Analysis of the FlightAware.com flight-following site by AINsafety has revealed that Malaysia Airlines Flight MH17 on July 17 was between 150 and 300 nm farther north than some previous flights by the airline on the Amsterdam to Kuala Lumpur route. AIN learned, however, that some of FlightAware.com's data tracks over Ukraine were created using information estimates. The question still remains whether the jetliner would have been shot down had it adhered to a more southerly track. However, alternative site FlightRadar24.com does not reveal any such deviation from the usual course and appears to use actual ADS-B- and ATC-derived flight data.
The airspace in eastern Ukraine was open at the time of the crash. Malaysia Airlines and many other international carriers continued to fly through it, even though several other airlines had chosen to reroute away from the conflict zone. Malaysian transport minister Datuk Seri Liow Tiong Lai said MH17 followed the route it did because the airspace was deemed to be safe above FL320 and was being regularly used by other commercial flights.
After the crash, the airspace was fully closed by Ukraine, and several national aviation authorities, including the FAA, banned aircraft registered in their jurisdictions from overflying the area around the Simferopol and Dnipropetrovsk flight information regions. In April, the FAA issued a notam barring U.S. flight operations from nearby Crimea, the Sea of Azov and the Black Sea. It remains unclear when or if international investigators, including a small NTSB team, will be allowed to access the as yet unsecured accident site. The FAA said it plans to re-evaluate the airspace prohibition by the end of October.
The number of fatalities from business jet accidents worldwide in this year's first half has already exceeded the total number for all of last year, according to statistics gathered by AIN. In the first six months of this year, 29 people died in seven crashes of U.S.- and non-U.S.-registered business jets compared with 23 people killed in eight mishaps in all of 2013.
N-numbered business jets were involved in four accidents that killed 15 people in the first half of this year versus nine fatalities in three crashes last year. The following U.S. jet models were involved in Part 91 fatal accidents in the first half of 2014 (fatalities shown in parentheses): Challenger 601 (1), Citation I (4), Gulfstream IV-SP (7) and IAI Westwind (3). In January through June last year, two U.S. jet models suffered fatal crashes: a Learjet 60 (2) and two Premier Is (7).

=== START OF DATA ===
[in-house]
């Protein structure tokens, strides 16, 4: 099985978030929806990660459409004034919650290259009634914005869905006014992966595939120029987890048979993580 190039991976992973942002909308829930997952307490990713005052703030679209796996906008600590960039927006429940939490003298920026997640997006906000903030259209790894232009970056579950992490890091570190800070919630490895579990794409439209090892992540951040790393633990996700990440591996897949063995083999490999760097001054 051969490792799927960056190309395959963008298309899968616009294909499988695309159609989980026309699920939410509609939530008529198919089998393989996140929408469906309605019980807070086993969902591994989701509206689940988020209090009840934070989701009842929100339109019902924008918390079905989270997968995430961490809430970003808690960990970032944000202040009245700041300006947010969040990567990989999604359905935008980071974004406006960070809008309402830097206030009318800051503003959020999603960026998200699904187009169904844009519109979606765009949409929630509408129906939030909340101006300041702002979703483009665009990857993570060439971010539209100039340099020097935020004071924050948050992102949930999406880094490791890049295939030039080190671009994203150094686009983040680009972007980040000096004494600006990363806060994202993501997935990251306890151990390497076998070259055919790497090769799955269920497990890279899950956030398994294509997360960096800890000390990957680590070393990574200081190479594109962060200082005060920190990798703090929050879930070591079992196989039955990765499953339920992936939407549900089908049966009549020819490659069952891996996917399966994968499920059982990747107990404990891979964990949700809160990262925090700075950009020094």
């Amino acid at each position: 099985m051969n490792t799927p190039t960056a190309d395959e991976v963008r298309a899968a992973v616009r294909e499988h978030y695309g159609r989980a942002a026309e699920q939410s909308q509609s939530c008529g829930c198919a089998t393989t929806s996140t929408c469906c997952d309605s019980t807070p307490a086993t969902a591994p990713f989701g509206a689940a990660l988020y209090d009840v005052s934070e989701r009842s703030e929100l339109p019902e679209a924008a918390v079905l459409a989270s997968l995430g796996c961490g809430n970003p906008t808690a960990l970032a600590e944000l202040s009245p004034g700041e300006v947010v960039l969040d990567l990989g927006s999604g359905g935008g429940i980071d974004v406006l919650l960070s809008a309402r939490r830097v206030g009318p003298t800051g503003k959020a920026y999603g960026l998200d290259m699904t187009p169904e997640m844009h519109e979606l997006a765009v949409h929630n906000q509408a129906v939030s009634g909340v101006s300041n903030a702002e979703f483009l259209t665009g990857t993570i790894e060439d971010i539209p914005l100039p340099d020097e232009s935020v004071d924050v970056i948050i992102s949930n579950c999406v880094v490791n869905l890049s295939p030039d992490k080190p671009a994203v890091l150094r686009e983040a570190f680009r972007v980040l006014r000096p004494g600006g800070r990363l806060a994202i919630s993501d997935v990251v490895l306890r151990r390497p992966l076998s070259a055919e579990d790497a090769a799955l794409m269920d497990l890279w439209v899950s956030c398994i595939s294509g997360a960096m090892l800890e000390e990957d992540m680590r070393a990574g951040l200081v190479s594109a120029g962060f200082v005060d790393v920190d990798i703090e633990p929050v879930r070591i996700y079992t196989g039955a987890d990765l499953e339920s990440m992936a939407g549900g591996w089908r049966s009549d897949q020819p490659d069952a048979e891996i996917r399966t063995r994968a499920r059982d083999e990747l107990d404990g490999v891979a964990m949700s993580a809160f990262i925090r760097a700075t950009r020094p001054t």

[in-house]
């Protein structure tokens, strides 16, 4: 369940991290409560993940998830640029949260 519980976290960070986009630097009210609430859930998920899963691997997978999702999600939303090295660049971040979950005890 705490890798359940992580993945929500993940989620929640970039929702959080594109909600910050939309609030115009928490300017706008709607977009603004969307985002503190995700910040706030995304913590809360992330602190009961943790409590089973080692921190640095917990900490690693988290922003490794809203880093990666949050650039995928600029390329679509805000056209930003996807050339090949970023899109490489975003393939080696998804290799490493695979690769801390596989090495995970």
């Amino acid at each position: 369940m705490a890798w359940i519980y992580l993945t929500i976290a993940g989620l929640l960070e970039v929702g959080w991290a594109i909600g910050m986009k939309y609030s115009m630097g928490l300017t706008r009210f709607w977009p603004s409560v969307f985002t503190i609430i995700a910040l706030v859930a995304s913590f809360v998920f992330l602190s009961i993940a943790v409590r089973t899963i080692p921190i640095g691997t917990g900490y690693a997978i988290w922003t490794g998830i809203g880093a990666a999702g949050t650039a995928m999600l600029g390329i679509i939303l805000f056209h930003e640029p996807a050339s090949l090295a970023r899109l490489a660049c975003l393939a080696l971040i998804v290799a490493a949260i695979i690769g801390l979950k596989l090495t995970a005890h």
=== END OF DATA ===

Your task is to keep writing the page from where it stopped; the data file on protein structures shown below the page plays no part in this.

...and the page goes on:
Part 135 charter/air taxi jet operations were involved in just one nonfatal accident in each of the comparable periods. Fractional jet operations under Part 91K had no accidents in the first half of this year versus one in the same time frame last year and also experienced one incident during each period.
Worldwide, turboprops were the only segment of the turbine business fleet that reduced fatal and nonfatal accident numbers over the comparable first halves. In the first half of this year, 16 people died in six crashes involving U.S.-registered Part 91 propjets, compared with 18 fatalities in eight accidents last year that included one operating under Part 135. U.S. turboprops also had fewer nonfatal accidents: seven so far in 2014 (six under Part 91 and one under Part 135) and 12 in the first half of last year (all Part 91 flights).
The pilot of an MBB-Kawasaki (Eurocopter) BK117B2 flying a trauma recovery mission at 5,000 feet agl in South Australia last year saw a number of hydraulic fluctuations on the helicopter's system indicators just before the aircraft experienced an uncommanded and violent pitch up. That excursion was followed closely by a left roll and descent, according to the Australian Transport Safety Bureau (ATSB).
The pilot instinctively pushed forward on the cyclic but was unable to regain control until the helicopter had descended to approximately 800 feet agl, at which point the pilot returned to the departure airport, Port Pirie. Nobody on board was injured, and the helicopter sustained only minor damage.
While the ATSB did not identify any mechanical issues as the cause of the hydraulic fluctuations or pitch up, the bureau did discover that the helicopter was being operated at a weight, density altitude and airspeed conducive to a stall on the retreating main rotor blade. Weather conditions were identified as an exacerbating factor. The ATSB said an uncommanded pitch up and left roll are characteristic of such a stall.
The ATSB later said the pilot's pushing the cyclic forward delayed recovery from the stall and that this type of incorrect recovery could have resulted in a complete loss of control.
An Australian company has created a cockpit lighting system that might also solve the persistent issue of pilot spatial disorientation.
With current technology a pilot must first recognize disorientation using the attitude indicator and other supporting flight instruments. The Go Light, which has received provisional patent approval, is a system of cockpit lights that gives pilots a constant reference point of the horizon in their peripheral vision.
"The Go Light mitigates unrecognized spatial disorientation and allows pilots more freedom to concentrate on other instruments while maintaining an almost subconscious and accurate awareness of their attitude," said the system's creator, pilot Russell Crane. He added that the Go Light is the first attitude indication instrument to provide a full illumination function that would bathe the cockpit in a field of light visible to pilots at all times.
The system includes external pivoting fuselage lights to replicate the in-cockpit system outside the aircraft.